This week, for the first time since last November's Budget, the vice chancellors have succeeded in attracting national attention to the funding crisis in universities. They have done so by threatening to take the initiative.
This week too, however, there was widespread scepticism, not least in the Department for Education and Employment, as to whether the threat would turn into agreement to act when the vice chancellors meet today. "Let's just wait and see what they say," was the view; not even "let's wait and see what they do."
The THES's view, that students should contribute and that a proper loans scheme should be put in place so that they can do so only when they have graduated and are earning, has been frequently rehearsed. So has the view that the universities should act themselves to force the politicians' hand.
The vice chancellors now have in Gareth Roberts a chairman who is willing to take a lead. They have, if not support, then wider acceptance from students and staff than was readily evident from this week's huffing and puffing that something must be done; that Government and opposition must some-how be forced to address the funding issue; and that this implies a charge of some kind.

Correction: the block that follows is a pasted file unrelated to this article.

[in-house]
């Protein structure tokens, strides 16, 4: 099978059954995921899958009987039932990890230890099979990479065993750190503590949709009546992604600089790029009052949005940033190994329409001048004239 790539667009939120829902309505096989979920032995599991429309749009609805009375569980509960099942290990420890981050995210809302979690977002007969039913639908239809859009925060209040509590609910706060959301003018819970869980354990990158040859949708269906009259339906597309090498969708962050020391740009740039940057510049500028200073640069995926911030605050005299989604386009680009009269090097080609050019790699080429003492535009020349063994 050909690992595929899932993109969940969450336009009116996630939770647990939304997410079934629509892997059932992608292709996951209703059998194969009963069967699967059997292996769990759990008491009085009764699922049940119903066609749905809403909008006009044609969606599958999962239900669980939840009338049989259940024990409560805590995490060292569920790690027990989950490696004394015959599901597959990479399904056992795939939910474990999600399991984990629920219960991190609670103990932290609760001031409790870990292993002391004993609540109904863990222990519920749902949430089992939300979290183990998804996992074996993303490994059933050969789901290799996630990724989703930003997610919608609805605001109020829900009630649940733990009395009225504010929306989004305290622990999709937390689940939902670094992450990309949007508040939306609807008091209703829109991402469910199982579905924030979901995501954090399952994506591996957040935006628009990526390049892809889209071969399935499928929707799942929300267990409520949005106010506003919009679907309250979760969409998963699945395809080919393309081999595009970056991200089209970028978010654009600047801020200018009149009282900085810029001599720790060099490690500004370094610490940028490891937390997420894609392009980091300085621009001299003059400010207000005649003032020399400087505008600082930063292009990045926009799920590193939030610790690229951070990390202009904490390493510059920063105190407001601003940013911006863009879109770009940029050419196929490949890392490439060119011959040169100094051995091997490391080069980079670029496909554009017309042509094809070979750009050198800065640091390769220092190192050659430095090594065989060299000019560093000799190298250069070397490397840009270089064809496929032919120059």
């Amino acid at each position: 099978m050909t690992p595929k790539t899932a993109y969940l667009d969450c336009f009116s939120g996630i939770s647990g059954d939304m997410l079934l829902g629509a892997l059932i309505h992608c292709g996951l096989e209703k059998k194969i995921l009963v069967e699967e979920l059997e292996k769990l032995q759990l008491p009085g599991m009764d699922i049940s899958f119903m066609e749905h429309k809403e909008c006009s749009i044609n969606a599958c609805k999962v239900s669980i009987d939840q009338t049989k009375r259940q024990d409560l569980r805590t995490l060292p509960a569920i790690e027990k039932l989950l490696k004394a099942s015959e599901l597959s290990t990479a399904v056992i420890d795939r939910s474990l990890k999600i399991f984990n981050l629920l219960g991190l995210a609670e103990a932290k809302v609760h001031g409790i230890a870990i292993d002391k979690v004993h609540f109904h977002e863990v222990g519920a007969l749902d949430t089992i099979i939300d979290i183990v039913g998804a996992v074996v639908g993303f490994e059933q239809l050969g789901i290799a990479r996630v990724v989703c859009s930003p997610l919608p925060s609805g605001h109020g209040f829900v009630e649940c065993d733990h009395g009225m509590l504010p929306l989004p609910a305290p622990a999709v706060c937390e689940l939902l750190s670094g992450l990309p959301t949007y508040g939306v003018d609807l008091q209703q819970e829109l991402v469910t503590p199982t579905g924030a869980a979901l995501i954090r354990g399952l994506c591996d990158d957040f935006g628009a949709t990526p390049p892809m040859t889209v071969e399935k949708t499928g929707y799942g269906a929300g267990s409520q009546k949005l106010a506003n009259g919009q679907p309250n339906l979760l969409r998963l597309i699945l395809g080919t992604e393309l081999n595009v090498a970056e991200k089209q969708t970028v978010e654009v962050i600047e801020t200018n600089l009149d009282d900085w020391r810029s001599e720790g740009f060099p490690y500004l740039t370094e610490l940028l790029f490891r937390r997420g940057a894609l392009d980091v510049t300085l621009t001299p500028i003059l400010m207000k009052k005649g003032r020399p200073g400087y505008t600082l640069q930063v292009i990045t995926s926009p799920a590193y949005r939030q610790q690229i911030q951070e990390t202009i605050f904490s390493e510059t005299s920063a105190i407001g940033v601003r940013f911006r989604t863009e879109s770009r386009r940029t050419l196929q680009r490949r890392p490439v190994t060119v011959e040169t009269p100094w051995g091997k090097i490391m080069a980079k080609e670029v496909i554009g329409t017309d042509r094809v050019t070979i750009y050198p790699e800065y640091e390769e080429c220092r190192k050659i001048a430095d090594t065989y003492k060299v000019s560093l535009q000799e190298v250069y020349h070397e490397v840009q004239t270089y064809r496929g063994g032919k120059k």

The survey conducted by the student union officers group New Solutions, reported last week, revealed a recognition by many students that they should contribute something to tuition costs. Discussions at the Association of University Teachers' council meeting last week came closer than is evident from the publicly agreed motions to accepting the idea of some sort of levy such as the vice chancellors will today consider.
Notions of "fairness", as discussed by Geoff Mulgan (page 14), are beginning to influence the debate in favour of some contribution from those who benefit from university education - not least so that expansion can be resumed, redundancies avoided and something more paid to those who provide that education.
The vice chancellors have today grasped the only lever available to them to force change. Many expect them to shrink from using it. Their collective credibility depends on disappointing that expectation. It will then be up to the politicians to come up with something better.